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Whole Body Cryotherapy for Muscle Recovery

Could whole-body cryotherapy (below −100°C) improve muscle recovery from muscle damage?

Muscle performance might be temporarily impaired by high-intensity exercise performed during a competition or training session. The attenuation in muscular strength may be transitory, lasting minutes, hours, or several days following training or competition (Barnett, 2006). Longer-lasting impairment in muscle strength accompanied by a reduction in range of motion, an increase in muscle proteins in the blood, an inflammatory response, muscle swelling, and delayed onset muscle soreness is referred to as exercise induced muscle damage (EIMD) (Clarkson and Hubal, 2002; Barnett, 2006; Paulsen et al., 2012).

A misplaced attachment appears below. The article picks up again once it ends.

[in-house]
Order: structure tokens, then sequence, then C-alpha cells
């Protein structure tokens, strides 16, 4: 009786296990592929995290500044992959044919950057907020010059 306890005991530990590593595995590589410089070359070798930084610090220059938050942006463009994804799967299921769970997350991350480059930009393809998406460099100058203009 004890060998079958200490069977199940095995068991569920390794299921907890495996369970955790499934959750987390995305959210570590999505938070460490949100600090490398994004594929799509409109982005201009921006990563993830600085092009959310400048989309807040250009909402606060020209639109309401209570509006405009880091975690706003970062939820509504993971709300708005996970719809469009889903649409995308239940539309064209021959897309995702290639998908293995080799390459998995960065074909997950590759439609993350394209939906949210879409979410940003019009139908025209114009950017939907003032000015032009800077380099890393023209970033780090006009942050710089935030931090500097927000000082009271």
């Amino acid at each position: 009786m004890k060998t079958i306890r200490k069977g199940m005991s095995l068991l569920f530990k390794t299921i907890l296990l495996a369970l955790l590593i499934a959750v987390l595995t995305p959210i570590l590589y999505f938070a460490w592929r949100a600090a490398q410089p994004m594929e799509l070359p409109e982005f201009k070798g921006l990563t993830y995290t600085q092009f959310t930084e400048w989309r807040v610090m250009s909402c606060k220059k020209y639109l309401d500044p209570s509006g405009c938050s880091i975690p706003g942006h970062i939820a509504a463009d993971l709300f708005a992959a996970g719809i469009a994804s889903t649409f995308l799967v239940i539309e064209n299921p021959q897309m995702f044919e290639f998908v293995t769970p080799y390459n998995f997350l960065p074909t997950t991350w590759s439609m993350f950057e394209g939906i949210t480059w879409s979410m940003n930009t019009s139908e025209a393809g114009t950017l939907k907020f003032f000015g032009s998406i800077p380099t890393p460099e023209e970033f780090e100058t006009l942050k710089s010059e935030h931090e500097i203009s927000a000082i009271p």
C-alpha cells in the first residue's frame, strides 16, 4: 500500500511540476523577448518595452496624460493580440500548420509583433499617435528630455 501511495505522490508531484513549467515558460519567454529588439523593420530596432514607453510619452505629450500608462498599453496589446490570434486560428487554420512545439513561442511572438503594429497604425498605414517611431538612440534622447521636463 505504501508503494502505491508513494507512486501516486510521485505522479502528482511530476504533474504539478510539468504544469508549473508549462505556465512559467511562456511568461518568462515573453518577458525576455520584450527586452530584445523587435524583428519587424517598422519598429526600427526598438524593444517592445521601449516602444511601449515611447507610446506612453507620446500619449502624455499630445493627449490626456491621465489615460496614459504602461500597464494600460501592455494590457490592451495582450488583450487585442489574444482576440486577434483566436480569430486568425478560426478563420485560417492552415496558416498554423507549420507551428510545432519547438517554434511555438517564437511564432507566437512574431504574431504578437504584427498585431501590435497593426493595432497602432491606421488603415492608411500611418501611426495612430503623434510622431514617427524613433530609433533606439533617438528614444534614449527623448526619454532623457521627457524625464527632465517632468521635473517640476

Different modalities have been used to improve recovery from a damaging bout of exercise (Barnett, 2006). Among the most common treatment approaches used to reestablish muscular function are active recovery, compression garments, massage, stretching, anti-inflammatory drugs, and cryotherapy (Cheung et al., 2003; Barnett, 2006; Bishop et al., 2008). A relatively novel modality of cryotherapy is whole-body cryotherapy (WBC), which consists of brief exposure (2–3 min) to extremely cold air (−100 to −195°C) in a temperaturecontrolled chamber or cryocabin (Banfi et al., 2010; Hausswirth et al., 2011; Fonda and Sarabon, 2013). Sessions of partial-body cryotherapy (PBC), in which the head is not exposed to cold, has also been used as a similar modality of WBC (Hausswirth et al., 2013). According to Hausswirth et al. (2013), WBC and PBC session decreased skin temperature, however, WBC induced a greater decrease compared to PBC. In addition, the 1,2,* 1 3 1 1 3 1 2 3 Go to: Go to: Go to: Go to: tympanic temperature was reduced only after the WBC session. Moreover, parasympathetic tone stimulation was greater following the WBC session. Although WBC has been used since the end of the 1970s in the treatment of rheumatic diseases (Ksiezopolska-Pietrzak, 2000; Metzger et al., 2000; Rymaszewska et al., 2003), it has only recently been used with the purpose of hastening recovery from muscle damage by decreasing the inflammatory process linked to EIMD (Banfi et al., 2010). A logic model proposed by Costello et al. (2013) consisted of the physiological, neuromuscular, and perceptual effects following exposure to WBC which may interact to increase performance. However, a mechanistic model for how WBC may improve symptoms related to EIMD has to this point not been provided (Costello et al., 2013). Thus, the purpose of this manuscript was to briefly address a possible mechanism related to improved recovery from muscle damage by WBC.